Dying to get thin

By Harry van Versendaal

Jessica Villerius knows a thing or two about control. Having struggled with anorexia nervosa for about 10 years, the 29-year-old filmmaker from the Netherlands will tell you that the concept is central to understanding the demonic workings of this eating disorder. Starving yourself to death, she says, can give you a sense of control when other parts of your life are going wrong or simply seem too hard to deal with.

Anorexia has the highest mortality rate of any mental illness. Only about 40 percent fully recover. Jessica is one of those – and she has taken her victory a step further, by making a documentary that aims to inform people about this lethal disease, while exposing the “war in the head” of the patients.

Her powerful 60-minute film “Facing Anorexia” (Vel over Probleem), which went as far as to prompt a change in Dutch state clinics’ treatment of the condition, is showing at the 2nd Ippokratis International Health Film Festival on Kos, at the Orpheas Municipal Theater, on Friday September 3, at 9 p.m. For more information, visit http://www.healthfilmfestival.gr.

What made you shoot this documentary?

I wanted to show the world the truth about this “sniper”-disease. It infiltrates your body at first (the urge to be thin) but becomes part of your mind in the end. It is so dangerous, because at that point it’s really difficult to get yourself together and recover. Your state of mind — after a long period of not eating and torturing your body — is so unhealthy, that you really need help from outside to recover. I wanted to show that this is indeed a deadly disease, and also very importantly, that it’s not a matter of choice. You simply don’t choose to have anorexia. It’s awful and torturing — something you would not wish for your worst enemy.

I have read that you are a former anorexia patient. Did making this documentary involve facing up to past demons or did the experience actually help you in making the movie?

Yes, I did a lot of catching up with old demons, something that I wasn’t really prepared for. I thought I had buried my grief. But watching the girls — I always call them “my” girls — suffer and struggle really opened up some old wounds. But in the end it was all worth it.

What are the main myths and misconceptions surrounding this disease?

Three things: that it is a choice, that it is about eating and that it is impossible to fully recover. All not true.

Are you in favor of legal measures such as banning too-skinny models from the catwalks, censoring photoshopped ads and closing down pro-anorexia websites?

No. I’m not one of those people who think that you can get ill by looking at pictures. Of course, young girls should be taught that they are beautiful just as they are, but let’s stay real: We also have to watch our kids not getting overweight. There is a middle ground. Closing down pro-ana sites is not the answer: Those kids will find each other anyway. An answer to that could be more information about the danger. Sounds corny but by shutting down those sites we do not solve the problem. You cannot get anorexia by just looking at the sites, you can get more in trouble by watching them. We should monitor these girls and offer them the right professional help.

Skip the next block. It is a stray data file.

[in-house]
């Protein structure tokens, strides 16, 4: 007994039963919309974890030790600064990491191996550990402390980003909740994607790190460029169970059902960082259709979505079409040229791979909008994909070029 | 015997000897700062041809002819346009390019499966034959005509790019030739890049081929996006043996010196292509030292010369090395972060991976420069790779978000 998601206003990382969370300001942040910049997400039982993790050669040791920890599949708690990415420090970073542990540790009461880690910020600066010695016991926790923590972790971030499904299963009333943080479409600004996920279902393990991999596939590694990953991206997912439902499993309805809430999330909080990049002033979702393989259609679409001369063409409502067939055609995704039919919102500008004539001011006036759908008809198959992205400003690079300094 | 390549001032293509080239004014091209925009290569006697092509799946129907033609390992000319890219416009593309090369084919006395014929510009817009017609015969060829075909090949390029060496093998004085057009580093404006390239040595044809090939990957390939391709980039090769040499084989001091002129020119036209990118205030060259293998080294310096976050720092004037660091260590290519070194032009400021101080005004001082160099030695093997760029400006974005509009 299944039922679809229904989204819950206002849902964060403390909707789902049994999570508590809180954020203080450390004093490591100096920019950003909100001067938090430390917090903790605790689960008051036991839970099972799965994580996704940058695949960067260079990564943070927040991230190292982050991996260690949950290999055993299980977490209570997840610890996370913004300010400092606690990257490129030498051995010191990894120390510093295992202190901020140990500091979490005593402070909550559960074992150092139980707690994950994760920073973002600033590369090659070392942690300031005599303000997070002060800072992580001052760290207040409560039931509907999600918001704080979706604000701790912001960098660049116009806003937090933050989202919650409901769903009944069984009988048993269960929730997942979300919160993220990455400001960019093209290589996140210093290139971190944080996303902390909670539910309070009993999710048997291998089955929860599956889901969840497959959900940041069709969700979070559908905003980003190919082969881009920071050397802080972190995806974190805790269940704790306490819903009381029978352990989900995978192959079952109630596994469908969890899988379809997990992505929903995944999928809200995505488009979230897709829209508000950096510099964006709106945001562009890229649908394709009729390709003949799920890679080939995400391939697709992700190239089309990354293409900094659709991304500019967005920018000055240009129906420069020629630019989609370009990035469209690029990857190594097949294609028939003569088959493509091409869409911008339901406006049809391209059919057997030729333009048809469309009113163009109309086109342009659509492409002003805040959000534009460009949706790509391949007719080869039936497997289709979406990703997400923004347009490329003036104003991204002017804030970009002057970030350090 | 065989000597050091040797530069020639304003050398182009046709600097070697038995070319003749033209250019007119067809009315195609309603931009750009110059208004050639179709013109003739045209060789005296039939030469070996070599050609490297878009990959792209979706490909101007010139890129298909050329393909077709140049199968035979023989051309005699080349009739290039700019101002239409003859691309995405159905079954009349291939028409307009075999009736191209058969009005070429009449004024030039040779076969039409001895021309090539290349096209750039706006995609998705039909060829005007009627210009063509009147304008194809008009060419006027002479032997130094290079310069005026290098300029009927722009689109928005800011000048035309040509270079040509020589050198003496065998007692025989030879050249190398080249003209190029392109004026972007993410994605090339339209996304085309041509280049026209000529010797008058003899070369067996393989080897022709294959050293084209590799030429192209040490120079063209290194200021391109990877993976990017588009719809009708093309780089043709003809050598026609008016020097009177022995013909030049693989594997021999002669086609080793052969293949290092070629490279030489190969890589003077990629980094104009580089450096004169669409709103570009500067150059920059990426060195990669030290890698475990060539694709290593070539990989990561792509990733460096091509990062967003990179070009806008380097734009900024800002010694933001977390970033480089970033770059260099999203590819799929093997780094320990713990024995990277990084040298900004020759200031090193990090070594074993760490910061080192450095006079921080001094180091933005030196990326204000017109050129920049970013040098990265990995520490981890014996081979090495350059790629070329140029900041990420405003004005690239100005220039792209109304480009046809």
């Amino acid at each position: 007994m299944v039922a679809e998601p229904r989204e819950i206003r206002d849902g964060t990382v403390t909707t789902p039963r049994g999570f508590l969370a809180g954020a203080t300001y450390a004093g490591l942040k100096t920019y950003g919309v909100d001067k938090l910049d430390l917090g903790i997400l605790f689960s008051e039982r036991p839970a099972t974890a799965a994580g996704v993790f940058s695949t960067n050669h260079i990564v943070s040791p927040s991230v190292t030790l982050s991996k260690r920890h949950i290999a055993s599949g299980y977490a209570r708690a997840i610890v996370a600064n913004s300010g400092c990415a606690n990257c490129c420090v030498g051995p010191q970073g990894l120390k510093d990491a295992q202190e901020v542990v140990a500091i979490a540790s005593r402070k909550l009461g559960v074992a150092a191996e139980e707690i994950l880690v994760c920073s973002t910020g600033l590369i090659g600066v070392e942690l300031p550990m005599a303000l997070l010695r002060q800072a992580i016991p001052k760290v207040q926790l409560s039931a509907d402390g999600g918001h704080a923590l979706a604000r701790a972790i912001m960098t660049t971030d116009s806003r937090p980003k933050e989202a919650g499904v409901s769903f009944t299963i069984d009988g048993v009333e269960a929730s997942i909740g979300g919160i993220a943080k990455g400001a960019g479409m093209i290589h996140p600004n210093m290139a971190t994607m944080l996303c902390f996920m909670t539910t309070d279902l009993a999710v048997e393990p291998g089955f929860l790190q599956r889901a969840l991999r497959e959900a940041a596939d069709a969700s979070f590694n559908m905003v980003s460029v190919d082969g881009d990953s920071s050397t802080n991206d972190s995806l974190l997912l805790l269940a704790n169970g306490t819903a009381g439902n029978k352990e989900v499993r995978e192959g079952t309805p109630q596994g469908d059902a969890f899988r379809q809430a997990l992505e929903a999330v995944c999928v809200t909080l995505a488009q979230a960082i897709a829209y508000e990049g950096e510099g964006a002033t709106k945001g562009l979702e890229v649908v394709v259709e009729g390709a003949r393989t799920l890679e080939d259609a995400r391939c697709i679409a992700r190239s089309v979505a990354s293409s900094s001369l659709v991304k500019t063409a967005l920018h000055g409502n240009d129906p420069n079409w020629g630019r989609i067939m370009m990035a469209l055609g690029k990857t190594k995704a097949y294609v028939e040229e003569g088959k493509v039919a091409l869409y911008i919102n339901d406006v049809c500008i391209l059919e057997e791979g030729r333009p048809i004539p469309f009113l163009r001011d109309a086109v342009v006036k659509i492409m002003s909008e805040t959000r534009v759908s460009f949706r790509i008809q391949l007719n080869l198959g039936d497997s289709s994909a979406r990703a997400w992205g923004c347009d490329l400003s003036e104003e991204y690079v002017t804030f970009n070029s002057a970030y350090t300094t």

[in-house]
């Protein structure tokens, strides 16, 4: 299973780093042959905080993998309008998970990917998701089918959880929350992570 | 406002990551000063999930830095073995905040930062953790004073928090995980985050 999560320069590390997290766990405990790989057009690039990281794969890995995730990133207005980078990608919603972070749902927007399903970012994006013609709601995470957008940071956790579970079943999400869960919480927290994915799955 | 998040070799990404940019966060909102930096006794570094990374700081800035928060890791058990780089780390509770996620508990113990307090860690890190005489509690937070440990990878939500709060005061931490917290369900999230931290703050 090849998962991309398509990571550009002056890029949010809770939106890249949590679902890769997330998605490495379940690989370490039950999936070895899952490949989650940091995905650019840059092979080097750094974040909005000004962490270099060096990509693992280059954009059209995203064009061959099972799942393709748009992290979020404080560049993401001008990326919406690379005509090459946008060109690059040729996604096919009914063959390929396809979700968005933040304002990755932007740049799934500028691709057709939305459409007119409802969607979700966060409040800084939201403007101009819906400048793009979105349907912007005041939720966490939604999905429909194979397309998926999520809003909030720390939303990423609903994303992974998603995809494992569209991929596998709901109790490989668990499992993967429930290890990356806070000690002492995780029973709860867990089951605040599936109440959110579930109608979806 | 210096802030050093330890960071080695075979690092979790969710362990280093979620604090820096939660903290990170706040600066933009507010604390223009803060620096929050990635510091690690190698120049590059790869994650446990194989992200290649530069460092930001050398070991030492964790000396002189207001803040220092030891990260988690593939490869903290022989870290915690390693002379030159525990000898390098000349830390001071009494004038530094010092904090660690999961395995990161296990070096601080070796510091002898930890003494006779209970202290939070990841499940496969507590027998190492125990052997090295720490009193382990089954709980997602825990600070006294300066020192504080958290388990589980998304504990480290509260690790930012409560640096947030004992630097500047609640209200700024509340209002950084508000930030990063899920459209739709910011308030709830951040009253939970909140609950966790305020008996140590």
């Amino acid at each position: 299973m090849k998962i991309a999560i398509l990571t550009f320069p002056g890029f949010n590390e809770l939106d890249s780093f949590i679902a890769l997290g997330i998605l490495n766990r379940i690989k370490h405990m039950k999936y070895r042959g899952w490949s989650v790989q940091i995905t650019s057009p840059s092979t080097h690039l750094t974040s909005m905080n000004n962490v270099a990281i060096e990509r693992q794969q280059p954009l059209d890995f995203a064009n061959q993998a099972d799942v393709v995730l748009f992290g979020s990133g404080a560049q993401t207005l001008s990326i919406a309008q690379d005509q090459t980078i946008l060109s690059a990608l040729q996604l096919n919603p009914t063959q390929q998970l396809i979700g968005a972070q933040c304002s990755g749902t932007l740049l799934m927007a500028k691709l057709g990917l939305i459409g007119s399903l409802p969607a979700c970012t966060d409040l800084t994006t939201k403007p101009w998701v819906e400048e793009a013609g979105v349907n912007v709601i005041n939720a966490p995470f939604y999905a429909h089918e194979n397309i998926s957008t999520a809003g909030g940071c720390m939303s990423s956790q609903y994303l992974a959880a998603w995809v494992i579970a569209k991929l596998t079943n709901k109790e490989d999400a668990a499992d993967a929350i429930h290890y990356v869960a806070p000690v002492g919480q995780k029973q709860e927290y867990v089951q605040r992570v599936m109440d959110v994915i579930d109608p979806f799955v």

Can media stereotypes actually incite anorexia or do they simply reflect and encourage an existing cause or trend?

I think they only reflect and encourage. Anorexia nervosa is a disease that is – partly — determined by genes.

A number of experts and former anorexia patients say that underneath the well-recorded psychological, biological and environmental reasons behind the disease, most of the causes can be traced to issues of control: Adolescent girls with poor self-esteem relish the sense of control that dieting gives them and refuse to stop. What is your opinion?

Totally true. It’s not about eating, calories or being thin. It is all about control. The only thing we have control over and is visible for the outside world, so that they can see your statement, is your weight and appearance. That’s it. It’s a way to show yourself and others that you are extremely unpleased with yourself or a situation.

Is there a turning point when anorexia sufferers actually realize that their psychological condition has become a physical one?

It’s the other way around. The first notable change is physical. The second is psychological. And that one is much more difficult to solve. But you have to worry about the first one first. Because if your body is not cooperating, your mind will eventually also let you down. And then… you loose. You need to get your mind straight in order to recover. When someone with anorexia decides not to die from this disease, she will recover. Most anorexics are extremely wilful and strong.

How easy was it for you to communicate with the patients interviewed in your film, given that they refuse to accept they have a problem?

Very easy. We speak the same language and it was simply impossible for them to lie to me – which is what they did to their parents and doctors.

Did the girls featuring in the documentary actually watch the film? How did they respond to it?

Yes, of course. I went up to them personally to watch it. It was very difficult for them, as they cannot look at their own bodies, let alone on screen. That’s why I have tremendous respect for these girls. They put their own sorrow aside to help others and that’s why I truly love them.

What has the overall response to your film been so far? Are you working on a new project?

It was amazing. It was in all newspapers, magazines and television shows in the Netherlands. It has been sold to eight countries now because it shows a pure look on anorexia. Our health system has been adjusted after the film.

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